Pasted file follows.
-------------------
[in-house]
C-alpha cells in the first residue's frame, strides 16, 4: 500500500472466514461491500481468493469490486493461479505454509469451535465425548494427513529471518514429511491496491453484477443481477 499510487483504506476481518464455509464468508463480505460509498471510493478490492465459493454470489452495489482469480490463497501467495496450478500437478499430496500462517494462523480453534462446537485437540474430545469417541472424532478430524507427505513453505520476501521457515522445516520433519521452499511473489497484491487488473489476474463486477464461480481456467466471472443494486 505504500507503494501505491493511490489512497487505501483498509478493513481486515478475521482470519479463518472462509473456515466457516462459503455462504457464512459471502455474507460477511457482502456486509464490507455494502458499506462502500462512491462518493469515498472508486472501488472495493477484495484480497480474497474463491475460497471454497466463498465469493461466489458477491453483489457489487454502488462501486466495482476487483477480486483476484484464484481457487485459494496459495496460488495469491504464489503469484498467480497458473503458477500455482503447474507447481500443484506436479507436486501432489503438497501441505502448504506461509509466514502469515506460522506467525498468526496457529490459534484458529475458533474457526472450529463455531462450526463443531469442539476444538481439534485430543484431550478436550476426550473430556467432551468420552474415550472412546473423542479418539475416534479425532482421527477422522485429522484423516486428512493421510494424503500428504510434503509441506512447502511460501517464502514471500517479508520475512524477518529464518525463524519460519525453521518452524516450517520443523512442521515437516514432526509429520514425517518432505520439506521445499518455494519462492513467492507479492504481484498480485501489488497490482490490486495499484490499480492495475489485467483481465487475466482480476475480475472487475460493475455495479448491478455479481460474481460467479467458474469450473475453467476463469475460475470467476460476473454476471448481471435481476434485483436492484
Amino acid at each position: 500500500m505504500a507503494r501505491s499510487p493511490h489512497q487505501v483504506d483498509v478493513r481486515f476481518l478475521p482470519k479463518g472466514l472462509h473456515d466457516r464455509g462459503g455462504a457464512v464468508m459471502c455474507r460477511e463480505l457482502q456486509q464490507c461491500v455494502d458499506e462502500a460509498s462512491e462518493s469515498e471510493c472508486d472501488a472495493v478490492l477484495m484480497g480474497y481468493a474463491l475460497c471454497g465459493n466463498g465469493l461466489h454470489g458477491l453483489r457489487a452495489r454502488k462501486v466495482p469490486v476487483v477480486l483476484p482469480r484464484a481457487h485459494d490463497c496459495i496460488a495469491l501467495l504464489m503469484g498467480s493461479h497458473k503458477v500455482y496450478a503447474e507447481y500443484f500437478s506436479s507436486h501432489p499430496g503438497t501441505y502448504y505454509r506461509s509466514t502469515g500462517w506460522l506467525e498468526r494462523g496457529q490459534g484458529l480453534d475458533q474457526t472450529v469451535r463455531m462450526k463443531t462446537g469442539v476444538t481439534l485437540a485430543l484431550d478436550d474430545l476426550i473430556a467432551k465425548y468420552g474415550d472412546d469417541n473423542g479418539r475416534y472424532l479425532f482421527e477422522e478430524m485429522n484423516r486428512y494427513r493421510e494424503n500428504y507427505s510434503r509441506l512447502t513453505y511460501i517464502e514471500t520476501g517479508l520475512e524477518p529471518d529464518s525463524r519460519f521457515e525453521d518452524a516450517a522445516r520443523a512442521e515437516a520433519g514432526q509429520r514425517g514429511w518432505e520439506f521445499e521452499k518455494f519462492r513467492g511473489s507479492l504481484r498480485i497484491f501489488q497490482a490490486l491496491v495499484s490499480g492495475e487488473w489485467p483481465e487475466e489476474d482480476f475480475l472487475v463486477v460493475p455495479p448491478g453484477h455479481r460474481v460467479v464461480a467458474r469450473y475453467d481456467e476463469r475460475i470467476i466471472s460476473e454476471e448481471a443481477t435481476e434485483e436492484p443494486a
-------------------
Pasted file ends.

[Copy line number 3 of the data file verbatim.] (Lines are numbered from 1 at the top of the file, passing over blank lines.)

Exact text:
Amino acid at each position: 500500500m505504500a507503494r501505491s499510487p493511490h489512497q487505501v483504506d483498509v478493513r481486515f476481518l478475521p482470519k479463518g472466514l472462509h473456515d466457516r464455509g462459503g455462504a457464512v464468508m459471502c455474507r460477511e463480505l457482502q456486509q464490507c461491500v455494502d458499506e462502500a460509498s462512491e462518493s469515498e471510493c472508486d472501488a472495493v478490492l477484495m484480497g480474497y481468493a474463491l475460497c471454497g465459493n466463498g465469493l461466489h454470489g458477491l453483489r457489487a452495489r454502488k462501486v466495482p469490486v476487483v477480486l483476484p482469480r484464484a481457487h485459494d490463497c496459495i496460488a495469491l501467495l504464489m503469484g498467480s493461479h497458473k503458477v500455482y496450478a503447474e507447481y500443484f500437478s506436479s507436486h501432489p499430496g503438497t501441505y502448504y505454509r506461509s509466514t502469515g500462517w506460522l506467525e498468526r494462523g496457529q490459534g484458529l480453534d475458533q474457526t472450529v469451535r463455531m462450526k463443531t462446537g469442539v476444538t481439534l485437540a485430543l484431550d478436550d474430545l476426550i473430556a467432551k465425548y468420552g474415550d472412546d469417541n473423542g479418539r475416534y472424532l479425532f482421527e477422522e478430524m485429522n484423516r486428512y494427513r493421510e494424503n500428504y507427505s510434503r509441506l512447502t513453505y511460501i517464502e514471500t520476501g517479508l520475512e524477518p529471518d529464518s525463524r519460519f521457515e525453521d518452524a516450517a522445516r520443523a512442521e515437516a520433519g514432526q509429520r514425517g514429511w518432505e520439506f521445499e521452499k518455494f519462492r513467492g511473489s507479492l504481484r498480485i497484491f501489488q497490482a490490486l491496491v495499484s490499480g492495475e487488473w489485467p483481465e487475466e489476474d482480476f475480475l472487475v463486477v460493475p455495479p448491478g453484477h455479481r460474481v460467479v464461480a467458474r469450473y475453467d481456467e476463469r475460475i470467476i466471472s460476473e454476471e448481471a443481477t435481476e434485483e436492484p443494486a